It may also have been a StuG III because the fighting compartment was slopey. I would venture to suggest (purely IMO) it's not the likeliest candidate. The most obvious feature of a Stug III, in the sense of what you'd remember if you drove around a corner and bumped into one, isn't really the slopey armour, because it's quite boxy. I think you would probably more likely notice how low-rise and compact it was.

There is also the StuG IV, which as pointed out above was a StuG III superstructure on a Panzer IV, a model produced to keep the StuGs coming when one or other factory got bombed. Same reservation applies.

On balance I would tend to guess this was a Panther or a Jagdpanzer IV, simply because if it were a Jagdpanther, Tiger, or Jagdtiger, your reaction and the thing you'd most likely remember about it is "Christ that's huge" (Jagdpanthers are startlingly huge in the metal, somehow much more daunting than a Panther).

Korvessa13 Jan 2020 4:33 p.m. PST

Thanks 4th,

I think in a lot of ways, pops was probably a typical GI when it came to views and opinions, etc.
I do think that he was experienced enough to tell a tank from an SPG (this was his 3rd campaign). Though who knows for sure.

He always called it a tank.

Martin Rapier14 Jan 2020 12:28 a.m. PST

My vote would be a Panther. I'll see if I can find the OB for the German units in the vicinity of 17th Airborne which would help narrow it down.

The only Tiger IIs were six with the 506th, and nowhere near the Wesel bridgehead Iirc. You'd remember seeing a Tiger II, they are quite big.

Personal logo 4th Cuirassier Supporting Member of TMP14 Jan 2020 2:41 a.m. PST

@ Korvessa

If your witness is clued-up and reliable on the difference between an SPG and a tank, which it sounds like your witness is, then we are down to Panther or Tiger II. Here I agree with Martin's post above. On the grounds of numerical rarity it's more likely to have been a Panther than a Tiger II. Plus, if it were a Tiger II, you'd surely notice the huge size of the thing first of all. It's literally the biggest tank you've ever seen. If it was far enough away that the size wasn't the main feature to notice, then your witness was probably also too far away to have noticed the sloping armour either. But he did.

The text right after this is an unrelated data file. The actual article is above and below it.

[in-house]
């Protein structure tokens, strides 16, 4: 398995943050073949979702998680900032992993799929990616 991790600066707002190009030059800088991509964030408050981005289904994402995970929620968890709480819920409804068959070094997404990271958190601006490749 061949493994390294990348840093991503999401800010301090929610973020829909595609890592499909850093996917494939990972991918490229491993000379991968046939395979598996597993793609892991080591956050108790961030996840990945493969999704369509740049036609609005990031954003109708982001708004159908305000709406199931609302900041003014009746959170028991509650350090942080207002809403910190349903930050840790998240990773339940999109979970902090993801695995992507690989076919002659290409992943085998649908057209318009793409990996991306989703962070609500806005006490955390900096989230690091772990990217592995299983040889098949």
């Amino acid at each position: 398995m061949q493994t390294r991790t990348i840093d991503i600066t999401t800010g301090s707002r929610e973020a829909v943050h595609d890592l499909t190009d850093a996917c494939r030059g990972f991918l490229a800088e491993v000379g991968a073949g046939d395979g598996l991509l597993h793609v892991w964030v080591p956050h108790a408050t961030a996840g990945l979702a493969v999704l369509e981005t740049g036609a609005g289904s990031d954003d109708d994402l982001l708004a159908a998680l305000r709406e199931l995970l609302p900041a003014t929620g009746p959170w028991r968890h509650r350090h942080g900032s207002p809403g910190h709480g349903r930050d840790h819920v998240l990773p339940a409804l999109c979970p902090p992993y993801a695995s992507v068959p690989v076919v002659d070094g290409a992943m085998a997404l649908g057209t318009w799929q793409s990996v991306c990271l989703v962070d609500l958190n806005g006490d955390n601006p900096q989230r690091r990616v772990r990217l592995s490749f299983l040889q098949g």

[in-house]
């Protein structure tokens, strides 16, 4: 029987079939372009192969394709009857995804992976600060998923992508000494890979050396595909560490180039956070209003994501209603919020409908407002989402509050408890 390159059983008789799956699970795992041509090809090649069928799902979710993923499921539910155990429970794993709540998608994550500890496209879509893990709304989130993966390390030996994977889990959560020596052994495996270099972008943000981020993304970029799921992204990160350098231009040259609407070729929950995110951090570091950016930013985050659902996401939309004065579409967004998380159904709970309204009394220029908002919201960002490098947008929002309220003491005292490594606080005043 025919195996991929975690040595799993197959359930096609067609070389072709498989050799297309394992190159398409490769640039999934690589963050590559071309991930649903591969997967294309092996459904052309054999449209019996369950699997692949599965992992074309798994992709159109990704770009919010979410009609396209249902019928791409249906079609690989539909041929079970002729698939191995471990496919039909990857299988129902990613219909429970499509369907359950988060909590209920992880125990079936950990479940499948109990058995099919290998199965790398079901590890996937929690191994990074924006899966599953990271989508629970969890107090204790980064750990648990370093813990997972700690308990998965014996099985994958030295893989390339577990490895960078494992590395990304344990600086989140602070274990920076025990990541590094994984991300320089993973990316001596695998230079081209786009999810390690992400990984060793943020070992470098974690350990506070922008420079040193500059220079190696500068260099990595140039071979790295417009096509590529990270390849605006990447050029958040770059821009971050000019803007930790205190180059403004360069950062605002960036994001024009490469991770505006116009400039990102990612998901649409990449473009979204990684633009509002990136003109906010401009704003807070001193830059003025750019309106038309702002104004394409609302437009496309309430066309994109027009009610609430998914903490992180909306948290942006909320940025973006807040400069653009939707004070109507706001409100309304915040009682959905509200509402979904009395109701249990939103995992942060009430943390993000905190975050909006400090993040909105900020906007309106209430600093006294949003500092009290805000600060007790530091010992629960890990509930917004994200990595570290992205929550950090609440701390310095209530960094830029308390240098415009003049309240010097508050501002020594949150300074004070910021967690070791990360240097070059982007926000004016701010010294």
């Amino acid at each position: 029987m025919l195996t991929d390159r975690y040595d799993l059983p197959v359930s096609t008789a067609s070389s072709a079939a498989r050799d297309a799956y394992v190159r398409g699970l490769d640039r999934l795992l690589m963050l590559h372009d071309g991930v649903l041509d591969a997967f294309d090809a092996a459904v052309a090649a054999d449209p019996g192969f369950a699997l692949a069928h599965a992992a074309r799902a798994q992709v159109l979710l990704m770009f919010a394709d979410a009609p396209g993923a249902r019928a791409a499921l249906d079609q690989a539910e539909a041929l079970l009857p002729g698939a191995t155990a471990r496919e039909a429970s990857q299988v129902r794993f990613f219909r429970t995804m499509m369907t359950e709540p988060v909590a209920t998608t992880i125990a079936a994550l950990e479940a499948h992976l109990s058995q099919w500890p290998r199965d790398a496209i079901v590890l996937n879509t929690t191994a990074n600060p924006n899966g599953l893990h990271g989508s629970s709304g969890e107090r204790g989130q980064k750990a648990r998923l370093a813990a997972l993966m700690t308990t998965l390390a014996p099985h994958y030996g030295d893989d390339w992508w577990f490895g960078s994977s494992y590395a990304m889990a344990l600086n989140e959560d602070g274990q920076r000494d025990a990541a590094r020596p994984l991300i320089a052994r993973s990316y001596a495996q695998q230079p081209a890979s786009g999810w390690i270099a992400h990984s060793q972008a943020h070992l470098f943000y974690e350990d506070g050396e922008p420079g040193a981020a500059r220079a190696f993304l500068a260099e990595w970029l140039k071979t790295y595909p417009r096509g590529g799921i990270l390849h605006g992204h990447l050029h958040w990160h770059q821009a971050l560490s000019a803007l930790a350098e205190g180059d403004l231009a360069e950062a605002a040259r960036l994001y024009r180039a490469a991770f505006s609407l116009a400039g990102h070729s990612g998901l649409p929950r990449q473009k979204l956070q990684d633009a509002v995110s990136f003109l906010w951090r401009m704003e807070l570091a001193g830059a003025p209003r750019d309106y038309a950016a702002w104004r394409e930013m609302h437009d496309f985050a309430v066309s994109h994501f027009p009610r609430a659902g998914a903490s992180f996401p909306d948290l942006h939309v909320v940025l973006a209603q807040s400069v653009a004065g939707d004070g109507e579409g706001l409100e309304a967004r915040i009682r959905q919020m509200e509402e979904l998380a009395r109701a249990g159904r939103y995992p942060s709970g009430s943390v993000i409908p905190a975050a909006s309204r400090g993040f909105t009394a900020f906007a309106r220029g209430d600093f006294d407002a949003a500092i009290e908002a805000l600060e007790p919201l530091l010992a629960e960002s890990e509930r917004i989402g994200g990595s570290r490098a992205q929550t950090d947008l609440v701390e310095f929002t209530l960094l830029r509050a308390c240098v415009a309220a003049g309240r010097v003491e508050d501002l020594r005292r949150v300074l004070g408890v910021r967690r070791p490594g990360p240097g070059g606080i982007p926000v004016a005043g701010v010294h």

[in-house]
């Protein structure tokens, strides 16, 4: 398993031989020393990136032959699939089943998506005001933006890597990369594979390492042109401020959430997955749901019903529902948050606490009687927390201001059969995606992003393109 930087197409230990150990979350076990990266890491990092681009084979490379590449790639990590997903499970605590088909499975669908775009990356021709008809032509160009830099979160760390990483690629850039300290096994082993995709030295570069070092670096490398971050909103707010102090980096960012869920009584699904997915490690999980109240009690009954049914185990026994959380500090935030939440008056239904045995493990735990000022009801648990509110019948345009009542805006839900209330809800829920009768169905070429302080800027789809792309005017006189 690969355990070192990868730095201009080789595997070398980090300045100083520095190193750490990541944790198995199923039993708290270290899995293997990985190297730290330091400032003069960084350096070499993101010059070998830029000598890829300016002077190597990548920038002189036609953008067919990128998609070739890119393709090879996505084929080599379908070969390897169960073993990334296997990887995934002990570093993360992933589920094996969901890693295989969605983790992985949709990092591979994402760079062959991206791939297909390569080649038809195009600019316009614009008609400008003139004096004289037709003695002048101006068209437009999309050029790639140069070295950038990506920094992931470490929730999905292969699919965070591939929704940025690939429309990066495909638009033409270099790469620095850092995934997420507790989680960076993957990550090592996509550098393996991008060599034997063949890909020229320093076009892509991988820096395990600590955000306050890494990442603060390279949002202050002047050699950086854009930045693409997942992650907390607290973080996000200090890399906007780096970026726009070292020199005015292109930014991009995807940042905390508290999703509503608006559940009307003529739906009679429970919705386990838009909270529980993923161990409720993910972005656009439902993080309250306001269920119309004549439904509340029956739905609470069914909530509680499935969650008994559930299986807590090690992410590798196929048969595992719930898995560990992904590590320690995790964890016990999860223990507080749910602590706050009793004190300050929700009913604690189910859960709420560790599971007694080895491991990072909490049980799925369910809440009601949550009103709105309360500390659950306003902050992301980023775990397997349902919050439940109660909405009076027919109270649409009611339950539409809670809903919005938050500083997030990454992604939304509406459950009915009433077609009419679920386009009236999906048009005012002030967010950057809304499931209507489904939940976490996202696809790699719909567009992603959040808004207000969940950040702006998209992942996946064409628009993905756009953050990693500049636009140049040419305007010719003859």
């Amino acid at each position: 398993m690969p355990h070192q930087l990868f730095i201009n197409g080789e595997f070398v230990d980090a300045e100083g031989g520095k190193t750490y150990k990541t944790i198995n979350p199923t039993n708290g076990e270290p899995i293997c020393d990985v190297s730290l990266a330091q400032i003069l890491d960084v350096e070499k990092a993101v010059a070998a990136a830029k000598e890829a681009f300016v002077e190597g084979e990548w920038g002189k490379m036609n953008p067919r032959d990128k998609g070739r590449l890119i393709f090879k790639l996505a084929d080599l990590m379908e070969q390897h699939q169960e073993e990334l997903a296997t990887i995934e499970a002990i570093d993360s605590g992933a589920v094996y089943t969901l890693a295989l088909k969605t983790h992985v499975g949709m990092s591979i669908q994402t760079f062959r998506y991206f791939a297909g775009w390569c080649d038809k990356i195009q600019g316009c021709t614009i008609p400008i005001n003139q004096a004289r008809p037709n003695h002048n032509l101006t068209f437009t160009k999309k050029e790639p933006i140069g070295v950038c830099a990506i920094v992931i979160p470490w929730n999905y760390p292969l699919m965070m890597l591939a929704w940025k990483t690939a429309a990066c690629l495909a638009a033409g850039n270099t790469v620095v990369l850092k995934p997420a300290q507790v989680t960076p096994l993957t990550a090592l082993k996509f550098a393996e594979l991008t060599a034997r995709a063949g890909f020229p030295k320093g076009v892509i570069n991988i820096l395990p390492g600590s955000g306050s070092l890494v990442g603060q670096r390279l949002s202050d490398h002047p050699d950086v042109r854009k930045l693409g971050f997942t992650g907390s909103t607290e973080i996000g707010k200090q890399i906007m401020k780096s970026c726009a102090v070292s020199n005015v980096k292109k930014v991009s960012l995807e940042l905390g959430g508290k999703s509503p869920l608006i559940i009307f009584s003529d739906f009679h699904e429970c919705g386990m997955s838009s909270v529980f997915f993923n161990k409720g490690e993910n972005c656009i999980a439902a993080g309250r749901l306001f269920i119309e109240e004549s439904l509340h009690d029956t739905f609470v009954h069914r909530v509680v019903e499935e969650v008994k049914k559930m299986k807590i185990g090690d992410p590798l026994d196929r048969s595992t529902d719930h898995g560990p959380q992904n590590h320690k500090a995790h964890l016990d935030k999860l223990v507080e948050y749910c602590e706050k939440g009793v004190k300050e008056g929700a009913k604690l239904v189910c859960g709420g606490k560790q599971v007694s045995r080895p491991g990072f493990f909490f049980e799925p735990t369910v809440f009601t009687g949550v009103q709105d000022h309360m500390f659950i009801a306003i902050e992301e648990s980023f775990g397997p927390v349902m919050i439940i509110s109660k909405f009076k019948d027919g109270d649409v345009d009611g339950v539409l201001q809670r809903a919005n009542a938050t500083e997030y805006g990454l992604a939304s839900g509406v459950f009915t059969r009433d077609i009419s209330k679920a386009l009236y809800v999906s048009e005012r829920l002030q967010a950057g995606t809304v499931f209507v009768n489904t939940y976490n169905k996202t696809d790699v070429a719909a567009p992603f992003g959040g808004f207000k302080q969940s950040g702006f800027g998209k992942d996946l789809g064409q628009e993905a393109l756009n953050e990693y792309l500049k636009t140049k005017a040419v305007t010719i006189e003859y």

So on a balance of probabilities, and reflecting the knowledge of the eyewitness and the relative commonness or rarity of German vehicles, the likeliest candidate seems to be a Panther. I'll be intrigued if anyone comes up with actual disposition information on this because that's what I'd predict it will show.

It is an interesting point here though. My dad was living in London aged 11 during the Battle of Britain and has no recollection at all of it happening beyond the fact that it was. Doesn't recall seeing the RAF, or the Luftwaffe, or anyone getting bombed. He remembers he got some nice triangular postage stamps from south Africa though. When I was 11 I was obsessed with the Battle of Britain but on him it had barely registered. Likewise, in 1944 he saw a sort of fleeting silvery flash very high in the sky. About 40 years later, talking to me, he worked out that he must have seen a V2 in flight.

I was 18 during the Falklands War. I have only the haziest recollection of it but I do remember that I heard the 12-inch dance mix of "Don't You Want Me" in a mate's Datsun 240Z and was blown away by both the remix and car.

You dad did well to remember a tank with sloping armour, because I am pretty sure I wouldn't have done.

Korvessa14 Jan 2020 12:00 p.m. PST

Thanks 4th
He was at Timmes' Orchard in Normandy, but Never mentioned tanks. He never talked about Bulge much (his regiment – 507 PIR – was transferred from 82nd to 17th by then).
According to various situation maps I have found, during the Bulge the 17th was against 3rd Panzer Gren & Fuhrer Belgleit Brigade (or however you spell that).
He only ever mentioned 2 other experiences with tanks that I recall. And this is going from memory many years ago, so may not have it exactly right.
One was seeing a tank hidden in some kind of building while they were attempting repairs.
The other he only ever told me once, when I told him I was going to armor school in '88. He talked about examining a Sherman after it had been taken out. It must have been a powerful emotional event, as I can vividly recall the look on his face (even 40 years after event) as he described the poor fellows inside.
I told him tanks were better now (I trained on M60A3).

Martin Rapier15 Jan 2020 2:04 a.m. PST

Ok, I did a bit more digging around and as far as I can tell the only Panzer units in the area of 17th AB in March/April 1945 Was the Army Group H reserve, 47th Panzer Corps.

The Corps fielded 116th Panzer and 15th Panzergrenadier Divs, and on 15th March (just before Operation Varsity) the fielded:

116th Panzer: 11 Stugs, 6 PzIV, 7 Pz IV/70, 10 Flakpanzers and 32 Panthers.

15th PGD: 15 Stug, 3 Pz IV, 21 Pz IV/70, 2 Flakpanzers.

Operational readiness of AFVs both divisions was poor (25-50%) but having so many vehicles in workshops meant they could cycle vehicles to the front as they were fixed:)

Of that lot, both the Pz IVs and Flakpanzers are fairly boxy and present in small numbers, so I'd say it was most likely a Panther from 116th Panzer Div.

Korvessa15 Jan 2020 8:32 a.m. PST

Thank you very much Martin!